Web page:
Read the room, Joe. What was once being whispered behind his back is now out in public – Joe Biden is too old and unpopular for his job. In the course of a couple of days, both Bret Stephens, a former conservative journalist, and current NYT columnist, and CNN’s Chris Cillizza weighed in with some advice for the president. The message is to skip running for re-election in 2024 and make that decision known right now.
This is really quite amazing. Joe Biden, a career politician who finally won the presidency on his third try, has failed so spectacularly that his voters are begging him to step aside. He’s only eleven months into his first year as president and Cillizza is even offering up some names for consideration in 2024. The quiet part is being said out loud and it’s not from Republicans. It’s coming from his own supporters.
Team Biden is painfully aware of the whispering going on. Jen Psaki even assured the White House press corps this week that Biden fully intends to run for re-election. That has to be the line coming from the White House, though, because otherwise, he’s a lame-duck president. To that Bret Stephens says Biden is worse than a lame duck president at this point. Biden should say he’s not running now and the party would feel liberated. The sun would shine, unicorns and puppies would frolic together, and potential candidates for 2024 would emerge.
But, news flash: Right now he’s worse than a lame duck, because potential Democratic successors are prevented from making calls, finding their lanes and appealing for attention. That goes especially for people in the administration who should be powerful contenders: Commerce Secretary Gina Raimondo, Transportation Secretary Pete Buttigieg and infrastructure czar Mitch Landrieu.
And what would that mean for the rest of the Biden presidency? Far from weakening him, it would instantly allow him to be statesmanlike. And it would be liberating. It would put an end to the endless media speculation. It would inject enthusiasm and interest into a listless Democratic Party. It would let him devote himself wholly to addressing the country’s immediate problems without worrying about re-election.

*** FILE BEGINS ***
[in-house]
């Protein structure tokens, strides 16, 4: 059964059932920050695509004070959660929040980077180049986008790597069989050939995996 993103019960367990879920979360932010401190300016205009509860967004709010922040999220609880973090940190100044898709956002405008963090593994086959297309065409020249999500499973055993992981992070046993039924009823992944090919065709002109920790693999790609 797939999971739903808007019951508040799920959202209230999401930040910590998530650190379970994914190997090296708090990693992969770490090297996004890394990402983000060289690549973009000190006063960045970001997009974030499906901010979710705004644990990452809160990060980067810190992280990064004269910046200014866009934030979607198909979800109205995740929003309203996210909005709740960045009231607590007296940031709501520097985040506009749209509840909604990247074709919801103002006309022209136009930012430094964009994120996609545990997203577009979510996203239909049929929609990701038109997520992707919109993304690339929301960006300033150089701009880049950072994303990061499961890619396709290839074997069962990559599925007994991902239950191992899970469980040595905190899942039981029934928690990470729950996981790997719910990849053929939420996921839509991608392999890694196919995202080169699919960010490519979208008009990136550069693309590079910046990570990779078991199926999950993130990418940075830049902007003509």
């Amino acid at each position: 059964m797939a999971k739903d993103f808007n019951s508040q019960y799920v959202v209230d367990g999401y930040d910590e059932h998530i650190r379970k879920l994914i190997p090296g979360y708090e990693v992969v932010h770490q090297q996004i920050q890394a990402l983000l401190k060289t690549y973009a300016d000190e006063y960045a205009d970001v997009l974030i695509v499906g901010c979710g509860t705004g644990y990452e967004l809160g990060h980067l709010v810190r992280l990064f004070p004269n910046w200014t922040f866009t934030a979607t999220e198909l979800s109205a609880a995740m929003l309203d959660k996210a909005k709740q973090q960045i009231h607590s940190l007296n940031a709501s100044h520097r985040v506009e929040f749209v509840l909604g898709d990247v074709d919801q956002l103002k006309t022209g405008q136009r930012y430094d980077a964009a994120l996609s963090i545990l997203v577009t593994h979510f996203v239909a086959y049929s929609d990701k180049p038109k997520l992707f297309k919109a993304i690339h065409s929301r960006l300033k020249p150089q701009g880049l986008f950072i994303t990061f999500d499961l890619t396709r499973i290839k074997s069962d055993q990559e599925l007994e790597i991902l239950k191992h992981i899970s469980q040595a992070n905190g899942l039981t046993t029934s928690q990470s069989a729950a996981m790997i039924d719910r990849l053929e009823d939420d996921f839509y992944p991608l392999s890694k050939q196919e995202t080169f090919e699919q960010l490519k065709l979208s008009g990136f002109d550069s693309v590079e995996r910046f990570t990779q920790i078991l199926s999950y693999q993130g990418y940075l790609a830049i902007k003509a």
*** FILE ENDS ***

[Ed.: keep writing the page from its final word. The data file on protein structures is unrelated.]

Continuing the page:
And it needn’t diminish his presidency. George H.W. Bush accomplished more in four years than his successor accomplished in eight. Greatness is often easier to achieve when good policies aren’t encumbered by clever politics. Biden should think on it — and act soon.
Biden’s no statesman, even on his best day, but you get the point. The problem with Stephens’ reasoning is that he assumes that Biden is a politician who can see the bigger picture and do what’s best for the party, even the country. Biden can’t do that. His ego is supersized and he’s in deep denial of his capabilities, both mental and physical. Stephens notes that Biden seems “uneven” in his public appearance and incoherent. He’s right. It is usually impossible to listen to Biden speak and not think, what did he say? It’s not just his stutter or his raspy voice, it’s his mental condition.
It is interesting that Stephens mentions several possible candidates in 2024 that are also on Cillizza’s list. Coincidence? There’s no such thing as coincidence in politics. You can judge for yourself.
The important point that Stephens makes is that this discussion should be out in the open. He reaches back to previous presidents and how they were discussed in the press. Though the White House and its minions in the media laughably think Biden’s press coverage has been worse than Trump’s, the truth is that the press hasn’t dared to expose Biden’s fragility. It’s the same way they treated him during the presidential campaign. They were perfectly content with Biden hiding in his basement, rarely surfacing for an interview. The media was happy to cover for him in order to get him elected. Now they are stuck with him, as are we.